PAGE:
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Pour One Out for Tourism — With Your Virtual Argentine Sommelier

Tourism might be dead, but a sommelier’s audience has never been more alive — and willing to shell out for a wine tour 5,000 miles away. Are we toasting to an industry savior?

Diego Esteban, 34, has a crisp bottle of red tattooed on his forearm. A map of Argentina is pinned to the walls of his Buenos Aires bedroom, crisscrossed with latitudes and color-coded districts, detailing the full expanse of the country’s vibrant wine industry. Its flag, complete with the Inca Sun in the middle, sits in clear view of his webcam’s backdrop. 

In a previous life — i.e., before the pandemic — Esteban worked as one of Argentina’s self-proclaimed premier wine-tasting tour guides. He’d whisk clusters of curious travellers up through Palermo Soho and Recoleta, pouring inky Malbecs into eager glasses until the light grew dim. But this sort of business is untenable under worldwide lockdown orders where leisure travel, as an industry, is in the midst of a historic contraction. The entire travel industry has been sidelined during the pandemic due to unprecedented restrictions of movement, health and safety regimens, and a borderless economic crisis that has families everywhere tightening their belts and delving into their savings accounts. (Bloomberg reports that tourism might not approach its pre-COVID heights until 2023.)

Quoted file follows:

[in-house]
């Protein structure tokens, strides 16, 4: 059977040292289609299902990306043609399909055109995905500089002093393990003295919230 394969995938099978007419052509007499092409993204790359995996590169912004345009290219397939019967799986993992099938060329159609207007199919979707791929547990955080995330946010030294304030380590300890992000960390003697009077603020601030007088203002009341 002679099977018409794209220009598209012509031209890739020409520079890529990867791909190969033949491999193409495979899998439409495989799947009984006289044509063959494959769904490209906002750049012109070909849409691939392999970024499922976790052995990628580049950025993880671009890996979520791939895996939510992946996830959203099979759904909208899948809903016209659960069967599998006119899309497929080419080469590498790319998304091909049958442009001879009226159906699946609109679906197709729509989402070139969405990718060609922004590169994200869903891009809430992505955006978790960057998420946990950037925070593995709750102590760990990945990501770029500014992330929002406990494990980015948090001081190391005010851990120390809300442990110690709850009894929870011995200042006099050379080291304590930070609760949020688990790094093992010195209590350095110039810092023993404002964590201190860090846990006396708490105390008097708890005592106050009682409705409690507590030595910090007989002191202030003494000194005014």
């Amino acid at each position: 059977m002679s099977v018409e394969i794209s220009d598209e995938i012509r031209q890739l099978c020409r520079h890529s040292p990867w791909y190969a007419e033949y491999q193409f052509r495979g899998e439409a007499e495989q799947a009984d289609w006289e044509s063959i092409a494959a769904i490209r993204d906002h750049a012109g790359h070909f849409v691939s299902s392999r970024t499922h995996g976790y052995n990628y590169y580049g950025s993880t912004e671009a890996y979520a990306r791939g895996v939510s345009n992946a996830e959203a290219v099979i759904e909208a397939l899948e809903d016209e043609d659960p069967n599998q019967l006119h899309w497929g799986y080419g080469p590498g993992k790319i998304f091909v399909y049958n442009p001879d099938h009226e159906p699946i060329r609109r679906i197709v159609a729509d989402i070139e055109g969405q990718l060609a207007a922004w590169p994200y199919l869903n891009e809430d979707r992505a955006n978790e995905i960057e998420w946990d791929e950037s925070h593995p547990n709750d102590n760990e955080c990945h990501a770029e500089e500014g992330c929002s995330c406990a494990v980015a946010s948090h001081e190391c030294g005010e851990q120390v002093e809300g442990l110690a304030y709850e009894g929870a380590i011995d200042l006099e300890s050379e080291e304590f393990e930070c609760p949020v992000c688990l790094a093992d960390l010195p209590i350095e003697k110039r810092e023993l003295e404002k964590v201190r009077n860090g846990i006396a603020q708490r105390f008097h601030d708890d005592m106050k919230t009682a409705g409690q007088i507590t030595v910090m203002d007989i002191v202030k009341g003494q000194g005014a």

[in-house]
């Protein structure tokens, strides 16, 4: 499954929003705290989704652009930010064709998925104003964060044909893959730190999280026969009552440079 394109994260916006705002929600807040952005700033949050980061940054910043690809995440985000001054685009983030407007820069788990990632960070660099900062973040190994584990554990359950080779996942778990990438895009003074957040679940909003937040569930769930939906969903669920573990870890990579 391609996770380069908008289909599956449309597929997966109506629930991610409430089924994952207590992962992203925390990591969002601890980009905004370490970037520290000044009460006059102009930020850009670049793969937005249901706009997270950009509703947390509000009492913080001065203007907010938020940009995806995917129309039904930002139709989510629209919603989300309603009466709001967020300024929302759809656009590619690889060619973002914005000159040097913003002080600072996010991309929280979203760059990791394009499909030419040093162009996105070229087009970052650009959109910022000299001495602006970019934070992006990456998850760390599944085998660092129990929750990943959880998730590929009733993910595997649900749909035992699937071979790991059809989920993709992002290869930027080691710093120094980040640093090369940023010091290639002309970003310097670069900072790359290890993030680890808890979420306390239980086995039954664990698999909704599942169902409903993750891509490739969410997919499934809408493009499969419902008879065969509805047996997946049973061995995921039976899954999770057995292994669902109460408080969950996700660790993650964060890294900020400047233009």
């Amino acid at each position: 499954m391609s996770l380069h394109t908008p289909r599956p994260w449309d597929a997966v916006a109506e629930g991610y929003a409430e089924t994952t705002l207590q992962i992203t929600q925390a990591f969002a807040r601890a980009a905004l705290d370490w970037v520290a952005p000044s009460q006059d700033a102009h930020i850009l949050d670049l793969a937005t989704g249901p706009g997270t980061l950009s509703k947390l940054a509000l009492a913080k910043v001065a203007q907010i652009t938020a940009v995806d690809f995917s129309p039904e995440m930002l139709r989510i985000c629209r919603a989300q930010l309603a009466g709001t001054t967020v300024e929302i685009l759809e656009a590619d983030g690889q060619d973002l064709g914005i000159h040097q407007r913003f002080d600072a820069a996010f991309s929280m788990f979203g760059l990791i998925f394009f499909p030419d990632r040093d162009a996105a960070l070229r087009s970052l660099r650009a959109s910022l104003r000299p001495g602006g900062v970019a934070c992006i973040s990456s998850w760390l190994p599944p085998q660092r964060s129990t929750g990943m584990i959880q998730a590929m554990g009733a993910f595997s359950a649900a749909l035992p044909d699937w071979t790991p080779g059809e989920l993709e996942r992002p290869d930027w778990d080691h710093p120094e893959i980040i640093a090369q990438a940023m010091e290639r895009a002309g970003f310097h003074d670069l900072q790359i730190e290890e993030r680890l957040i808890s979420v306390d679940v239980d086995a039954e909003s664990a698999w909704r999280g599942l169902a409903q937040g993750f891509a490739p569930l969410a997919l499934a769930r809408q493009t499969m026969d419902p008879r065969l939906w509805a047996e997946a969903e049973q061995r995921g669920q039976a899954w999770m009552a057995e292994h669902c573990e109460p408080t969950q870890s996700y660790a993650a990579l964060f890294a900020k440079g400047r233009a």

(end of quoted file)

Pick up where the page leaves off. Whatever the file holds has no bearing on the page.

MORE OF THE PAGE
Diego Esteban

Somehow, though, Esteban hasn’t missed a beat. Sure, vacations are canceled and honeymoons have been postponed, but he will still happily educate you on the nuances of the Southern-hemispheric grape, so long as you’re equipped with a laptop and willing to pay the $18 entry fee.